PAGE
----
The piece was set to Matt Starritt’s predominantly electronic sound collage, leavened with snippets of Erik Satie and Glenn Gould. Shuey’s video projected shimmering clouds and ghostly images of the dancers onto the scrim. Other memorable elements were the dancers’ blue necks (the fifth chakra?), long hair braids for the women and the smell of the dirt as the dancers compressed it beneath their feet and bodies.
The audience was next guided into an adjacent area for Staib’s “Crevasse.” With no sets, just kinetic energy on a white floor, it was a world away from the first piece. Helen Hale, a compact and arresting dancer, was the first to break away from the group of 12 standing in simple practice clothes. The score had yet to begin, but in a quintessential Goat Farm moment, sound was provided by a freight train grinding past nearby.
A pointed forefinger was a thematic gesture throughout, at first in a close-to-the-body spiraling phrase, later as an assertive arrowhead at the end of an extended arm. The work began with waves of spacious, unison group work, which broke into solos, duets and other groupings. The sound collage, edited by Kendall Simpson, reflected these shifts with its splintering and cracking. Of the three works performed, “Crevasse” contained the most traditional modern choreography. In the program notes, Staib describes his work as thought-provoking and accessible. While less obviously thought-provoking than the other two pieces, it was accessible and beautifully performed.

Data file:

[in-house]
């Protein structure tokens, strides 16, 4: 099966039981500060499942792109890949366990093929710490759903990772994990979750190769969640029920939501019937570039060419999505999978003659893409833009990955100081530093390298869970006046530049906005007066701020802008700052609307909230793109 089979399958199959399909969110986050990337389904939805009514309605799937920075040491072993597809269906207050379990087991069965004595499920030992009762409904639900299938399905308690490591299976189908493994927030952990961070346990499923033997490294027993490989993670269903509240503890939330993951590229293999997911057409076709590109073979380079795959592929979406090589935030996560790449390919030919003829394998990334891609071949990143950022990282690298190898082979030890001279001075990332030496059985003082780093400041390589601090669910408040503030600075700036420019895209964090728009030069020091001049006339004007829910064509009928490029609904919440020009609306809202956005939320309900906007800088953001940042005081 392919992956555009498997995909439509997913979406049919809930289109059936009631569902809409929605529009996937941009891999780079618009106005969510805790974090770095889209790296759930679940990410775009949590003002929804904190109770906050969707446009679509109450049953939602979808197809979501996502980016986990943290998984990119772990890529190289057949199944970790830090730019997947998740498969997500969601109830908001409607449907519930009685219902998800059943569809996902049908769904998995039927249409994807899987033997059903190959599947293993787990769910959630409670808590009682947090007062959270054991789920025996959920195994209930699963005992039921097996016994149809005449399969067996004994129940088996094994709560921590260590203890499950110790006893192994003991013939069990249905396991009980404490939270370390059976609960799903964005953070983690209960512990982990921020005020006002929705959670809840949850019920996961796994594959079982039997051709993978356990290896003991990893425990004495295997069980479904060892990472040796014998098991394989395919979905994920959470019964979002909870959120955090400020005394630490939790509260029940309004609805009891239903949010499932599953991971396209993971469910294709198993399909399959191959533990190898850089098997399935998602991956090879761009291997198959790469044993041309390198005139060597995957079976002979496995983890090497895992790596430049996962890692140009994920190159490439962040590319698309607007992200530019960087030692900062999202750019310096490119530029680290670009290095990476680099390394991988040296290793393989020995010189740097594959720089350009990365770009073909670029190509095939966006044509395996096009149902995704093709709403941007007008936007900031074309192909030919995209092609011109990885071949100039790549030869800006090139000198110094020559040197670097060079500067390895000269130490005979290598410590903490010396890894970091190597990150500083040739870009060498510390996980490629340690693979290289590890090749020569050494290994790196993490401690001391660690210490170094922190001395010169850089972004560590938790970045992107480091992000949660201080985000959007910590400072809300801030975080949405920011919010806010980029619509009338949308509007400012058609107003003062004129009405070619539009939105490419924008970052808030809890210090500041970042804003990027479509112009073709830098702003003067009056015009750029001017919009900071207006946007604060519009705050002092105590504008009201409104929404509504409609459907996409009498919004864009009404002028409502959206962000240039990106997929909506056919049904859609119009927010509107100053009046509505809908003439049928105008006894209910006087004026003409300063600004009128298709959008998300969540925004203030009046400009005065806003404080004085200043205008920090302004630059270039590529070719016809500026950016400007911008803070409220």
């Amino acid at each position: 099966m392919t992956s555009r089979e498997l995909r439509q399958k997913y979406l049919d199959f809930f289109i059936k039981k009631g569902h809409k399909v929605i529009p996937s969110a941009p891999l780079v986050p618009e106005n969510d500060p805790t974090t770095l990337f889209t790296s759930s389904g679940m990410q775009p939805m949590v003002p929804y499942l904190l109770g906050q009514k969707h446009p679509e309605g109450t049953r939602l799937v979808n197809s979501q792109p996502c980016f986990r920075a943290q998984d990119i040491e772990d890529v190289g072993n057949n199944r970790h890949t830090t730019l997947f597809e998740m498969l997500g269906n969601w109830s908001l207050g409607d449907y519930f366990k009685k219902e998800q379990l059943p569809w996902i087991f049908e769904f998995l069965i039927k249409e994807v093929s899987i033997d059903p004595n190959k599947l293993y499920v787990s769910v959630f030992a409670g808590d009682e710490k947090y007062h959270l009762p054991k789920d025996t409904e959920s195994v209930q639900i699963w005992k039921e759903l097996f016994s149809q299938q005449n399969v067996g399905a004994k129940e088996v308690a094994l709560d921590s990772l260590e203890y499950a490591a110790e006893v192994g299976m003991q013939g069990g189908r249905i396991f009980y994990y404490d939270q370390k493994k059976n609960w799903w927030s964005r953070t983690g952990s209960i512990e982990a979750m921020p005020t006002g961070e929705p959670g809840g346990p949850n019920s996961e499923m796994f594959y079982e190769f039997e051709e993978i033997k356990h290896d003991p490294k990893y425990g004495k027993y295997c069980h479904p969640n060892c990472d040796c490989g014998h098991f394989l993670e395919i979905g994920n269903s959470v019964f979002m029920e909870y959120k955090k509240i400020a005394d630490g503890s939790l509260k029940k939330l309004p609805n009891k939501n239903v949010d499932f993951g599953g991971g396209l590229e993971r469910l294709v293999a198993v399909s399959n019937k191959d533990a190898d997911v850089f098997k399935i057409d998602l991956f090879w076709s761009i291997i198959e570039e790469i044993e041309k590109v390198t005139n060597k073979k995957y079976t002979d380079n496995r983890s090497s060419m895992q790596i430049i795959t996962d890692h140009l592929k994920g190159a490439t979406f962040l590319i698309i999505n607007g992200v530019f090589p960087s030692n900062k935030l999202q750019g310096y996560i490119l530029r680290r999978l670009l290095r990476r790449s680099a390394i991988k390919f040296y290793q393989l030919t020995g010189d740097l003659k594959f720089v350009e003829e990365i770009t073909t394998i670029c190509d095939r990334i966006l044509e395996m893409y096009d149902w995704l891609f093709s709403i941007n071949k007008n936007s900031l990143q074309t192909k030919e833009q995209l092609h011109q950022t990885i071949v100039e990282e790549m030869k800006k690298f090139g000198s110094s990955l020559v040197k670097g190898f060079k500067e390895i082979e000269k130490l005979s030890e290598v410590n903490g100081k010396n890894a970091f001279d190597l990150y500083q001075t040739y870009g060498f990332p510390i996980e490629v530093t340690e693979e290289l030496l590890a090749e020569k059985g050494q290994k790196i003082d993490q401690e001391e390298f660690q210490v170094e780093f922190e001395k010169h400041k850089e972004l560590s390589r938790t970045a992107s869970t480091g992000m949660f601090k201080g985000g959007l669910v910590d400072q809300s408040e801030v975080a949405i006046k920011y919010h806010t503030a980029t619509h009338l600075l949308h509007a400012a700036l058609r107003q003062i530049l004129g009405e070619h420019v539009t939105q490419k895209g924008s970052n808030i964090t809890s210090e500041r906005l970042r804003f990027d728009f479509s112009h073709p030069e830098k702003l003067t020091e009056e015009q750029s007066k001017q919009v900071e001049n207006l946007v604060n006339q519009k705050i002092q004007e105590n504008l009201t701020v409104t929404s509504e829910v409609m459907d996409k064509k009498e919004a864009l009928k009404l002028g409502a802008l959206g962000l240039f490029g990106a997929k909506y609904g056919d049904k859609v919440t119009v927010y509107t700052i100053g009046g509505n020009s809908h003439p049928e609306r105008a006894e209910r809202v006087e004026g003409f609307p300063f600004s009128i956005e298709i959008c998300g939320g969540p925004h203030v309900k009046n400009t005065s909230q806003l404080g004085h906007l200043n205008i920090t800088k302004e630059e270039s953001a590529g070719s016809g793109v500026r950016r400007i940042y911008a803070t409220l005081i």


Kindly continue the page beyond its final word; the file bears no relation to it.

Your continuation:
Bell’s “Nudity” laid bare not so much the five dancers’ bodies — although their black mesh tops revealed plenty of skin — as movement itself. Bell is known for her eccentric, gestural vocabulary, but here she tucked classical ballet positions in among angular, syncopated phrases: a small jeté, an unadorned port de bras, a solid fifth position accentuated by the dancers’ black socks. Elsewhere, dancers adjusted their bodies into “correct” ballet posture. It was as if Bell was exploring anew the relationship between bodies and dance, and its necessary discipline.
When Jonathan Campbell executed one complex phrase, Rebecca Margolick yelled at him to get his leg up, stop, go back, do it again. Was this the humiliation of old-school dance training? Later, the technically stunning dancers called out phrases such as “prepare,” “settle” and “arms open” as they ran in circles around the space. How wonderful to be so close that you felt the air move as they passed!
My companion was one of the audience members chosen for an even closer interaction. Campbell walked over and stood almost touching her, his face, arms and torso expressing silent anguish, before he whispered into her ear, “Thank you for sharing.” It was a non sequitur that seemed totally and ironically right.
The evening ended with a performance by Klimchak, an Atlanta composer and musician who specializes in electro-acoustic music. While it was fascinating to see and hear him manipulate his array of instruments, it was too much of a good thing for many audience members. I was among the two-thirds who left before it was over, filled to capacity with bracing movement innovation.